Division of property is a common topic of discussion when a couple's marriage comes to an end in California or anywhere around the nation. Determining who gets the house and dividing assets in a bank account are issues one typically thinks about in a divorce. Custody issues are also prevalent if there are children from the marriage. However, many couples are now facing a dilemma in their divorce process: who gets the pets?
In a few states, family law rules determines custody of a pet. However, for most states in the country, pets are considered to be personal property. This is the case in California. Unless there is proof of harm or abuse to a pet, the animals would be viewed as property.
Experts recommend having a discussion with a spouse about where the pet will live. If there is agreement between the two parties, make sure to document the decision and have it notarized. This document could be presented in court along with other divorce papers. This so-called "petnuptial" does not have to be prepared by professionals. Its sole purpose is to acknowledge that the parties agree where the pet should live.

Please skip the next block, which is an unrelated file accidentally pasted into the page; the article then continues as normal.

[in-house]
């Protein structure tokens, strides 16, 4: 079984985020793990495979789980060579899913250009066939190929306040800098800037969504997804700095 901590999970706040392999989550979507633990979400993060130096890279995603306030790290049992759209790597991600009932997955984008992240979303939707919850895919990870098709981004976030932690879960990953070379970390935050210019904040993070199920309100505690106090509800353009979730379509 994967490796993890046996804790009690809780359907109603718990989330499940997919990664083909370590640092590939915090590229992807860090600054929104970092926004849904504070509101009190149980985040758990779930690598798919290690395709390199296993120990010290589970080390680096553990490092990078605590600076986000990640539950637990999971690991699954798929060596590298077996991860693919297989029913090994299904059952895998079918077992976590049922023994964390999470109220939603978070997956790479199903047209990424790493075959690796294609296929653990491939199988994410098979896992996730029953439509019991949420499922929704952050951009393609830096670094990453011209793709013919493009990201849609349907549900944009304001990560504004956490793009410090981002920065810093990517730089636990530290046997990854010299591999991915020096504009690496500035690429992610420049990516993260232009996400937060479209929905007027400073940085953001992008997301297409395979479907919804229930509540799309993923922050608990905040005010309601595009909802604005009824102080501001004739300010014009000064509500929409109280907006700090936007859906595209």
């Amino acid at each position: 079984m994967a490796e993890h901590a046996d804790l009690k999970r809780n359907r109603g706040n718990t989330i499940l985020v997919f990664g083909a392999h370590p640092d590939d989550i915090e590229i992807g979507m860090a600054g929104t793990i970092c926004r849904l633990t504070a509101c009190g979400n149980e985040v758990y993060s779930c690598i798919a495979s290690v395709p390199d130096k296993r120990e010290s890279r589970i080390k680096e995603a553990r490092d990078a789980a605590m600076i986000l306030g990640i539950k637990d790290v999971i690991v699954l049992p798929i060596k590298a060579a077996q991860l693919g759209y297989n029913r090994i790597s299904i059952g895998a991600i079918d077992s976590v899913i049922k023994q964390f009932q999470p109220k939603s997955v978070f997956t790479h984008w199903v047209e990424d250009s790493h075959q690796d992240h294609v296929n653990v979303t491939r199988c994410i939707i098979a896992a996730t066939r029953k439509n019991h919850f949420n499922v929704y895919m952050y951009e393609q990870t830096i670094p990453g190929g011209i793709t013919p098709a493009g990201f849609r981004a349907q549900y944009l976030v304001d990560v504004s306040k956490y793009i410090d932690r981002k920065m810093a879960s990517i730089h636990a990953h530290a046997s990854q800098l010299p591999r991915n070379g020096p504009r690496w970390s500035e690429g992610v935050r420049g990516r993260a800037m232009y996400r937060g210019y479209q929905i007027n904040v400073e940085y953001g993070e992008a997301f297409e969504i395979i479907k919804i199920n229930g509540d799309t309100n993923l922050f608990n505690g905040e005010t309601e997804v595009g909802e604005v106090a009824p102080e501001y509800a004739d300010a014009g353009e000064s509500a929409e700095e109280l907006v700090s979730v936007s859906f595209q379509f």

If there is a disagreement about the custody of the pet, it would be wise to seek mediation. If possible, decisions regarding custody, financial obligations, veterinary care and visitation will be determined. If mediation is not successful, the issues will have to be decided in court. Then, more scrutiny will be given to which spouse provided more care to the pet.
There are a number of issues to address in any divorce, whether or not a couple has pets. To help navigate through the complex issues, it would be helpful to seek the guidance of a California divorce lawyer. An experienced attorney will work to achieve a successful outcome in the case for a client.
Source: wvgazettemail.com, "Laws for Paws: Make sure you have custody of your pet in case of divorce", Patti Lawson, Oct. 1, 2017